The Long Tail is one of the most important business economic models of the 21st century, especially for online retail business. It first appeared in Wired’s article “The Long Tail” in October 2004 and expanded into The New York Times bestseller book in July 2009 on the subject entitled, The Long Tail: Why the Future of Business Is Selling Less of More. The phrase “The Long Tail” was coined by Chris Anderson who is the editor-in-chief of Wired Magazine and a former jounalist for The Economist. In his book, “The Long Tail” (2006), he defined “The Long Tail” (see Figure 1.0) as a statistical curve showing the edge that digital sellers with infinite goods for niche markets have over retailers with limited goods for mass markets and he also used this term to describe the potential opportunity missed in traditional product development.
This video clip shows how Chris Anderson identifies the business model of “The Long Tail”
There are some characteristics of the Long Tail business model
- More (unlimited) selection – provides a wide range of items/products from “niche markets” as well as “on-demand markets”
- Lower price – more profitable due to the lower cost for digitial automated delivery and on-demand creation
- Hits matter – items/products can be easier found by search engine and even online social community (Facebook, Twitter). In other words, more product promotion
- Scale – more feasible compared to traditional retail stores. It can sell more items and provide online delivery
- Low fulfillment costs – using digital storage to store data; storage itself is getting cheaper and online devlivery totally automated
The Long Tail Curve
In the graph – The Long Tail Curve (see Figure 1.0), the vertical axis (Y) represents the popularity or mass market appeal for an item and the horizontal axis (X) represents a particular product. The red area of the graph represents the traditional markets – the Head. The orange area of the graph represents the Long Tail.
In 2005, Tim O’Reilly in his essay What is Web 2.0, coined the popular term for new Internet services (next generation of Web) – “Web 2.0” and also defined “The Long Tail” as one of the core design patterns of these Web 2.0 Internet business models. O’Reilly describes it as, “the collective power of the small sites that make up the bulk of the web’s content.” AuctionInsights (2008) states that eBay was one of the world’s first “Long Tail” markets. Therefore, eBay is a good example of an organisation “Leveraging the Long Tail” through customer self-service.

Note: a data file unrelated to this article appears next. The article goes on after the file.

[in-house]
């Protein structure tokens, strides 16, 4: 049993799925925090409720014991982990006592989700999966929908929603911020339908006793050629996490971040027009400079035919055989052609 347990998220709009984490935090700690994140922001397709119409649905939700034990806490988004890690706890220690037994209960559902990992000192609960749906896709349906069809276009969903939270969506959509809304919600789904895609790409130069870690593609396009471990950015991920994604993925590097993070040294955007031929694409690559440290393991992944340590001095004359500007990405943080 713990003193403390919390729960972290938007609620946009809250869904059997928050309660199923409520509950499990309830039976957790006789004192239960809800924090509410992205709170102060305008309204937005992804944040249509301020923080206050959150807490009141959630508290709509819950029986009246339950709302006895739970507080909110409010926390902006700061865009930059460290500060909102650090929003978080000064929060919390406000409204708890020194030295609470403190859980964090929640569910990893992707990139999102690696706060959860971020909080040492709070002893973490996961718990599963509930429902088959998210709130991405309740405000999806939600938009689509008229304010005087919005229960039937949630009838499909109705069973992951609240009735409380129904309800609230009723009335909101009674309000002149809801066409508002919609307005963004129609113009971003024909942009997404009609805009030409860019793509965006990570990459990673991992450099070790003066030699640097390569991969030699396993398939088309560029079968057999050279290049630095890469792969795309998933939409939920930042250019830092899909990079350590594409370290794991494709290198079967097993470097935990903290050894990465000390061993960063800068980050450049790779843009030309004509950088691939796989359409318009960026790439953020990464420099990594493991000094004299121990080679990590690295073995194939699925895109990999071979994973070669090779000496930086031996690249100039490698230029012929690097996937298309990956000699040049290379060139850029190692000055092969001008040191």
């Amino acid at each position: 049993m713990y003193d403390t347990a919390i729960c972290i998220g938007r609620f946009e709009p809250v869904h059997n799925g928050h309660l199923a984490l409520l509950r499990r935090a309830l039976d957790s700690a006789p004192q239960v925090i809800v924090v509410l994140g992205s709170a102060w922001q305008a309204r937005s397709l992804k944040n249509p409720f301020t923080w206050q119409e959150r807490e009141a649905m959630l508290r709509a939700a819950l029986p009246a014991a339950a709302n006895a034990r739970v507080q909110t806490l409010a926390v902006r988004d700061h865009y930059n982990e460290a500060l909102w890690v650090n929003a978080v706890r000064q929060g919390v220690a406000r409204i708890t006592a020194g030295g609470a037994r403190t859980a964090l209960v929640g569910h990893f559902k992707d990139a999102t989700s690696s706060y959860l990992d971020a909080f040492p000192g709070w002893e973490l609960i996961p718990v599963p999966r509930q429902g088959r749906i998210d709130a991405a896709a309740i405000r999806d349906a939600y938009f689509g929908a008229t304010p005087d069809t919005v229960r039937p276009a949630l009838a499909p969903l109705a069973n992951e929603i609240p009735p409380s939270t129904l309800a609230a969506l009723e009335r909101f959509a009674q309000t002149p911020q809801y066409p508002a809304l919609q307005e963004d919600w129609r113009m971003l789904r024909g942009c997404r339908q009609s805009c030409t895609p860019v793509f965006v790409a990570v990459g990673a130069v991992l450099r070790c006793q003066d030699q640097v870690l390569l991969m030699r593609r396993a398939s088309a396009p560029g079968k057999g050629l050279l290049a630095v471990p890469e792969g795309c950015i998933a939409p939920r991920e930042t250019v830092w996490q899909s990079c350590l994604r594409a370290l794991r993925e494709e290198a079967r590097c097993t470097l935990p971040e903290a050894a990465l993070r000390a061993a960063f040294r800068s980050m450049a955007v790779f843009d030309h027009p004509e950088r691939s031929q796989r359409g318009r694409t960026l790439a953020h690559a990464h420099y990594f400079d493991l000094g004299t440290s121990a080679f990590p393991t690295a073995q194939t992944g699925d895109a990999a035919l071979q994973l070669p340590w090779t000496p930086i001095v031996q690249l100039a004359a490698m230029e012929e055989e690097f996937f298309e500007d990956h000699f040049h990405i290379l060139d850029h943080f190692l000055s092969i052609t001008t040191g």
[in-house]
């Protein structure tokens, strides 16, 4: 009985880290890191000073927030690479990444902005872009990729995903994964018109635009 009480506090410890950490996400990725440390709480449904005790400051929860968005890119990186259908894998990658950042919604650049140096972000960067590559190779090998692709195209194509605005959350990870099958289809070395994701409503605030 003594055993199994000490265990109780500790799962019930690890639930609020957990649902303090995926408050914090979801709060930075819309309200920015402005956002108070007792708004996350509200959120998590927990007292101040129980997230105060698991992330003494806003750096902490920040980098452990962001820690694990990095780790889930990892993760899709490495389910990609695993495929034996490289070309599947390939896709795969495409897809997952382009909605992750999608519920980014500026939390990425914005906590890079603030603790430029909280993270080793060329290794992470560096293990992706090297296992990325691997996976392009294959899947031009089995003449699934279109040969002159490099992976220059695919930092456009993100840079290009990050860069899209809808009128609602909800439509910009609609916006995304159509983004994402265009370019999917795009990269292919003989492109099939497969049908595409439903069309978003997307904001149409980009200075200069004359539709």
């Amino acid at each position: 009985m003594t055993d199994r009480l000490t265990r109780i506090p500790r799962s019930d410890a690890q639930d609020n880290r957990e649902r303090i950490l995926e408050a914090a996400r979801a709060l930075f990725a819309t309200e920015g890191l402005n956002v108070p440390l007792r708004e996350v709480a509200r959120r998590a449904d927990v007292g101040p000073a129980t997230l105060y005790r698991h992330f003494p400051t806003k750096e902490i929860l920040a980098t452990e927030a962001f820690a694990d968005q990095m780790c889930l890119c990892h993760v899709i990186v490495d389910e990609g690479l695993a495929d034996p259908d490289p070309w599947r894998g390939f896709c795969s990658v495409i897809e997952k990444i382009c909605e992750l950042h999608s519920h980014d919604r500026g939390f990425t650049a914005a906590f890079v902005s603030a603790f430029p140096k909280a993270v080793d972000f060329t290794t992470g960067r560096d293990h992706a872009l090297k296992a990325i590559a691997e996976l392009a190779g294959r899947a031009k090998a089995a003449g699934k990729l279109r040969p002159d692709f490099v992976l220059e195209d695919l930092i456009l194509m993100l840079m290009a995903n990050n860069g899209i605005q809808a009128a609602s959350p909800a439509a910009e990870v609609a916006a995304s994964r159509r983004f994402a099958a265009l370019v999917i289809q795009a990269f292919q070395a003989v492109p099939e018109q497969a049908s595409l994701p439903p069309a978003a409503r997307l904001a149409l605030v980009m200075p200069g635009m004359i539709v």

eBay (see Figure 2.0) is owned by eBay Inc. which is an American company and was founded as AuctionWeb in September 1995 by Pierre Omidya. With more than 90 million active users globally, eBay is the world’s largest online marketplace, where practically anyone can buy and sell practically anything (eBay, 2010). In other words, eBay is the world’s leading Internet online auction and shopping website. It brings together millions of people worldwide every day and creates an online sales platform/marketplace for the sale of goods through the Internet and provides services for and by a dedicated community of individuals and small business owners. Since 1995, eBay has grown to have a presence in 39 markets (including partnerships and investments) with more than 90 million eBay.com users worldwide. The total worth of goods sold on eBay was $ 60 million, trading more than $2,000 worth of goods each second (eBay, 2010).
In Web 2.0 era, eBay has stayed successful by continued leveraging of The Long Tail through servicing numerous micromarkets and data management to reach out the entire websites, to the long tail and not just the head. The following items demonstrate how eBay does that :
- enabling transactions of only a few dollars between single individuals; acting as an automated intermediary (Jim Petrassi, 2008)
- millions of products not just from “on-demand market”, but also “niche market”
- providing its services as a sales platform with traffic for other small business retailers to build their own e-businesses
- compelling participation mechanisms like Feedback, Reviews & Guides and Rating system
- extending functionality such as combining with traffic from search ads of Google and Yahoo to increase hits
- acquired Skype to leverage its services to advertise eBay product listings
- a search mechanism (search function) for consumers to purchase their interested Long Tail products
- a venue for Long Tail sellers to sell their products to this marketplace
In conclusion, technology and the Internet are making the world a smaller and more connected place (Terry Semel, 2009). The Long Tail theory is changing the e-commerce economics model with shifting from the Mass-Market to Niche Economics.
O’Reilly, T. 2005. What is Web 2.0.
The Long Tail. New York Times Ad. 2009.
eBay: Long Tail Marketplace or Commodity Exchange? Part 1. 2008. AuctionInsights.
eBay. 2010. eBay.com
The Long Tail. 2010. Wikipedia.
eBay. 2010. Wikipedia.